Nasir Jamshed, suspended by Pakistan Cricket Board and who is being investigated in England for his alleged involvment in spot-fixing scandal in the second edition of Pakistan Super League, described the evidence produced by PCB against him as ‘ridiculous’. The PCB claimed that they have WhatsApp voice messages of Jashmed talking about spot-fixing codes, he has denied the allegations and said there they are wrongly claiming that the voice messages are codes.
“They claim they have WhatsApp voice messages that show me talking about spot-fixing in code. But what they actually have is WhatsApp voice messages that show me talking about selling bats. There’s no code involved at all,” Jasmshed told ESPNcricinfo.
“I’ve had an arrangement for years whereby I would sell a few CA bats and take a 10% commission. It’s no secret; I’m allowed to do it. I laughed out loud when I saw details of their evidence against me. I was amused. It’s so flimsy. It’s ridiculous,” he added.
It is reported that Jamshed and Khalid Latif, another Pakistan batsman facing corruption charges, exchanged about eight voice messages which are in Urdu. Jamshed said that he was trying to sell bats to a man and not fixing a match.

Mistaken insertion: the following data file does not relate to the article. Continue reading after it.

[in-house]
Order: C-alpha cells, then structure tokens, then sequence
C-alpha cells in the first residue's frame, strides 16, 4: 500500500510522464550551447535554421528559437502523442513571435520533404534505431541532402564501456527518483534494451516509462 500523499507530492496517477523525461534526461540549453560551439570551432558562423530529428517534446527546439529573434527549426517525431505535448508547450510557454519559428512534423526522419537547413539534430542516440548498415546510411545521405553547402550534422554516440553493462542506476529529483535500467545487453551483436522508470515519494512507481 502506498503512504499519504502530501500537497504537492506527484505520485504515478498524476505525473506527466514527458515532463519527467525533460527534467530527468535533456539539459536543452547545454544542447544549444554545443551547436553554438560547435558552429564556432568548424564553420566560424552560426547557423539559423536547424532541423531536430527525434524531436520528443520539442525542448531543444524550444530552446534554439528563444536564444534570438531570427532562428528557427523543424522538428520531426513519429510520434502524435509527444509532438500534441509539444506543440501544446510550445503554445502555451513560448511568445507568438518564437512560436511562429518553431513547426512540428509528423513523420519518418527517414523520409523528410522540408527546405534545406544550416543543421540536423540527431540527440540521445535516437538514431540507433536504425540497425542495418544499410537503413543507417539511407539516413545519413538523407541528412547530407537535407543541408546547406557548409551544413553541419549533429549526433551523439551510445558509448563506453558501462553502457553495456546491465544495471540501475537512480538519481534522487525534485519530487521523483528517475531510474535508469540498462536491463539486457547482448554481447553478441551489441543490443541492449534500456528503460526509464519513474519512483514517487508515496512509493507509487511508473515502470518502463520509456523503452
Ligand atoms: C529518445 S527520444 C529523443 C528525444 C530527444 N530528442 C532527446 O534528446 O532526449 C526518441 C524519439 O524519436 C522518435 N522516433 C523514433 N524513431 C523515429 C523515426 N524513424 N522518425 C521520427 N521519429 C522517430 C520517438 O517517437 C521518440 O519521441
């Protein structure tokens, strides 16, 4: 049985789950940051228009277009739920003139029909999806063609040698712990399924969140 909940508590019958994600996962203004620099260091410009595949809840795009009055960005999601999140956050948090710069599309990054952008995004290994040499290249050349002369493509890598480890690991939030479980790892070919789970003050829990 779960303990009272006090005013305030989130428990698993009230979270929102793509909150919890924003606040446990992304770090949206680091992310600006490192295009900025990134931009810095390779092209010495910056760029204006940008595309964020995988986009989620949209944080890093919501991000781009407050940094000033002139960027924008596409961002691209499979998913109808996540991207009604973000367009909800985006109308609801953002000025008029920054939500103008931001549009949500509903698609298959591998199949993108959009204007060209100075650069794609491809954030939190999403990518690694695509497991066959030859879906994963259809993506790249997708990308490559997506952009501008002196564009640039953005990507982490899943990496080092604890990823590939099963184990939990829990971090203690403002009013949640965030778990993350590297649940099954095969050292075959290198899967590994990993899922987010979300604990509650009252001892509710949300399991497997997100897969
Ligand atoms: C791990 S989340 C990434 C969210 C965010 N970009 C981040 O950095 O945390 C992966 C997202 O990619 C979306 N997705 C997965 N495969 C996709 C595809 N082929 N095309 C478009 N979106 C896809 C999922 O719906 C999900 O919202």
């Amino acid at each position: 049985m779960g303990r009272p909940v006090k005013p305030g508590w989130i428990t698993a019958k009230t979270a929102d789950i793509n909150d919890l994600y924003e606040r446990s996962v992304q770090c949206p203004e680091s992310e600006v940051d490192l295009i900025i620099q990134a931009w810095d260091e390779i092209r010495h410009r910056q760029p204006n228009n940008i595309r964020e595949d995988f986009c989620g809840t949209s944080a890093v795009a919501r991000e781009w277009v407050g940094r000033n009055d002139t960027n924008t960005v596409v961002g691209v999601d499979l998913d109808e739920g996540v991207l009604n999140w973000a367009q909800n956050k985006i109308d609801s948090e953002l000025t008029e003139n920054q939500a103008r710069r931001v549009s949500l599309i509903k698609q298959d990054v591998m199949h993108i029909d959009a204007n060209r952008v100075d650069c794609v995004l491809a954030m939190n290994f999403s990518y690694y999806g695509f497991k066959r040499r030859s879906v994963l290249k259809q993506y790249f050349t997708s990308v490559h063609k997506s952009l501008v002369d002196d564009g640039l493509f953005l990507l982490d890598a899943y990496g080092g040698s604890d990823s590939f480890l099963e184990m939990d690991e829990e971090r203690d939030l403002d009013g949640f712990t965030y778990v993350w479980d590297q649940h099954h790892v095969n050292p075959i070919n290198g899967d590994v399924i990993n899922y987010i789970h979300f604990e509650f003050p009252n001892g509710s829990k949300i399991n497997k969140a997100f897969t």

“The guy they say is a bookie… works in a Honda showroom as far as I know … We spoke about him buying some bats from me, but in the end he didn’t,” Jamshed said. “If that is as good as they have, they should dismiss the case now. They have no evidence of any financial gain and, after all this time, they have not even charged me with spot-fixing or trying to fix a game. They have no real evidence against me,” he added.
Jamshed said he has confidence in the National Crime Agency but has little in PCB. Jamshed had been arrested by Britain’s National Crime Agency in connection with the alleged spot-fixing case.
“We have every confidence in the National Crime Agency,” Jamshed said. “But we have very little confidence in the PCB.
“How can we trust them? They have leaked information to the media, they have made up stories about me moving house to avoid the authorities – I’ve been here in Birmingham since January – and the tribunal they have formed to hear my case is made up of former PCB employees. How can that be independent?”
The opening batsman has played for Pakistan in two Tests, 48 ODIs and 18 T20Is. He says that other players named him and made him a scapegoat to save their own careers.
“The PCB knew I was looking at a future in England,” he said. “I was hoping to play county cricket here. I would still like to after all this has been resolved. They are so keen to show the world they have cleaned up all the corruption in Pakistan cricket they are looking for a quick resolution to this case. All I can think is that I am seen as expendable. But some of those other players, such as Khalid Latif, have already raised their concerns about the PCB’s investigation. I’m confident the NCA will clear me and, when they have, I hope the PCB will drop this case,” he said.